Carol Verret Consulting
Motivating and Training a
New Generation of Employees
Carol Verret / November 2000
|Generation Y is usually described
as that generation that comes after the Generation called X. The
troubling thing is that after the next generation, presumably, Generation
Z, do we go back to A or will we have to become more imaginative in our
labeling of age groups. To define them a bit further, Generation
Y is composed of 14 to 24 year olds.
As the labor pool becomes tighter, the hospitality industry is dipping deeper into this age group for line employees and lamenting the fact that turnover is high and service levels are low. We often have the specter of employees being driven to work by parents because they don’t yet have a driver’s license. The fact of the matter is that this age group is very different from even their predecessors, Gen X and even more removed from whatever the generation was before Gen X.
I have spoken to many hotel managers who feel resentment that these new employees are totally unresponsive to ‘or else’ motivational tactics and will leave them if they become disgruntled for the same money or another fifty cents an hour. Managers lament the lack of loyalty and unwillingness for go the extra mile for the ‘team’. When confronted with a performance issue, the employee will sometimes just stare at the manager as though he or she is from another planet – in a way, the manager is from another planet if he or she is over thirty.
What’s even more frustrating to some hotel managers is Generation Y’s total disinterest in ‘sucking up’ and tendency to bluntly tell the manger and other employees exactly what they think of a situation. They don’t even care if you fire them – although they will seldom give a manager the opportunity to terminate them, they just leave!
Well, get used to it and learn how to deal with them because they are the future and the manager that learns how to motivate them and train them will earn their undying loyalty. That is the message of Eric Chester, an author and speaker who coined the term Generation Why. At a recent speaking engagement at the Colorado Hotel and Lodging Association convention, he outlined the events that have influenced this group of employees and how to manage, motivate and retain them.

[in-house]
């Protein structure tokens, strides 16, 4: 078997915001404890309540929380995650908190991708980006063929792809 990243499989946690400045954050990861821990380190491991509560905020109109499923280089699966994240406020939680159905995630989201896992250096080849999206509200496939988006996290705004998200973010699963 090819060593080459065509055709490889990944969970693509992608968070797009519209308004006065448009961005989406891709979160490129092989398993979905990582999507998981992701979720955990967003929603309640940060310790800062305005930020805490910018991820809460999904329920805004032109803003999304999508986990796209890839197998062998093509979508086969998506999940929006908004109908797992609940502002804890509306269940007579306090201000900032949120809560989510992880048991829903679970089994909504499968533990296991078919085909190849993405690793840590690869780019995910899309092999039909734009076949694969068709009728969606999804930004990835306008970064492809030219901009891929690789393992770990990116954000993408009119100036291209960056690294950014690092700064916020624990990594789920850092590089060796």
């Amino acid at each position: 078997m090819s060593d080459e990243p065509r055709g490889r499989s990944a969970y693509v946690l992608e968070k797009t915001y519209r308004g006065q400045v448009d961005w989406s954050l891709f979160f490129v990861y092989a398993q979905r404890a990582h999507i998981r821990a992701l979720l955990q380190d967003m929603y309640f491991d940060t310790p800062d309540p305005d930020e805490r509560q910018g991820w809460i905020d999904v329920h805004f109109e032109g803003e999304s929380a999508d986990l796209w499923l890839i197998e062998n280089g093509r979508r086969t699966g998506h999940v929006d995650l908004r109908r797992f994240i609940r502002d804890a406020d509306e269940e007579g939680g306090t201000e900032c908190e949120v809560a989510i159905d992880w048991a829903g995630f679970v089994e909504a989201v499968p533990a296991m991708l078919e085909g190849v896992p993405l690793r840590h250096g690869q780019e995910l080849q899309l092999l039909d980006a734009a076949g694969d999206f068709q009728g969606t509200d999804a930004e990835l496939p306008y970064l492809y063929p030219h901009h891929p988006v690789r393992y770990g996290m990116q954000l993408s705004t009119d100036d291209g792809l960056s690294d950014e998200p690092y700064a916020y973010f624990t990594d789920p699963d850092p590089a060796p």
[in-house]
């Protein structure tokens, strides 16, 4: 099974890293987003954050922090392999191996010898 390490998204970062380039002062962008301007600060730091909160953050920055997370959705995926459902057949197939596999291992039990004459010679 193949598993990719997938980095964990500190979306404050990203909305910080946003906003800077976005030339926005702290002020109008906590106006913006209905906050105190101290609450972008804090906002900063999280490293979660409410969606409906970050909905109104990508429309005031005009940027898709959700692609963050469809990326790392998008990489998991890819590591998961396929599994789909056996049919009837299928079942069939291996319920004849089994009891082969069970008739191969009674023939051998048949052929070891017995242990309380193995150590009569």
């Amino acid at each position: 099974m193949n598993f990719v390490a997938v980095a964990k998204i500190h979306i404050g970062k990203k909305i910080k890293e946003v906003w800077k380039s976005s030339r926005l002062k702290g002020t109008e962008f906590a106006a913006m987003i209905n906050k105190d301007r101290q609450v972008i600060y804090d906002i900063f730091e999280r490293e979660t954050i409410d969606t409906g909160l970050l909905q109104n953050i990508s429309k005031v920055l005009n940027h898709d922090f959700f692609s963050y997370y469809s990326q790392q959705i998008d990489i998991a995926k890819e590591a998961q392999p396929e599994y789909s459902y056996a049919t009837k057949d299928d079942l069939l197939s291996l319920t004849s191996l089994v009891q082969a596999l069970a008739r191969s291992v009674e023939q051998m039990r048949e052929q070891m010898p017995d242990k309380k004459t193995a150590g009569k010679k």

Eric speaks at schools and works closely with young people. He is also the author of four books targeted to teens and parents. This is a generation who watched adults get a way with murder, literally, (remember the impact of the O.J. Simpson trial and the JonBenet Ramsey case) and who have noticed that hard work and character aren’t the quickest routes to fame and fortune (think the lottery and Who Wants to Be a Millionaire?, not to mention Who Wants to Marry a Millionaire?).
Eric postulates that because their earliest influences have been television and Nintendo, they are “stimulus junkies”, easily bored. They are skeptical with well-developed garbage detectors and desensitized, which means that respect isn’t yours by virtue of your title. Eric says, “They crave the limelight, having noticed that fame comes to many for simply being in the right place at the right time and they are blunt and expressive. The good news is that all of this stimulus has made them adept at multi-tasking, fast thinking, passionately tolerant in terms of diversity and astoundingly creative.”
Eric went on to outline eight strategies for managing and motivating Generation Why: